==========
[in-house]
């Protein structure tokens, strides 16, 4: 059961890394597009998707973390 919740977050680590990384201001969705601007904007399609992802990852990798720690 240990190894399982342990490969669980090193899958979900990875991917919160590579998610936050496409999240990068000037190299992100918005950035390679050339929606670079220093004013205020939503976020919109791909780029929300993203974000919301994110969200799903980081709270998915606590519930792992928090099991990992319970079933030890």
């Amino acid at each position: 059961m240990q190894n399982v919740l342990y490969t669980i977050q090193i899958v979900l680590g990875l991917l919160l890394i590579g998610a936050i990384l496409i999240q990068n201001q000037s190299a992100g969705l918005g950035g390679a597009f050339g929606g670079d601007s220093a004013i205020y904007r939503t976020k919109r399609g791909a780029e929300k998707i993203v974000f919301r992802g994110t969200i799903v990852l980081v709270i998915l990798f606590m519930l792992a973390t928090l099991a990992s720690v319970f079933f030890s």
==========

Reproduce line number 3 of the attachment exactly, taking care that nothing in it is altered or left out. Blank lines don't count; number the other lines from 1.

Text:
């Amino acid at each position: 059961m240990q190894n399982v919740l342990y490969t669980i977050q090193i899958v979900l680590g990875l991917l919160l890394i590579g998610a936050i990384l496409i999240q990068n201001q000037s190299a992100g969705l918005g950035g390679a597009f050339g929606g670079d601007s220093a004013i205020y904007r939503t976020k919109r399609g791909a780029e929300k998707i993203v974000f919301r992802g994110t969200i799903v990852l980081v709270i998915l990798f606590m519930l792992a973390t928090l099991a990992s720690v319970f079933f030890s």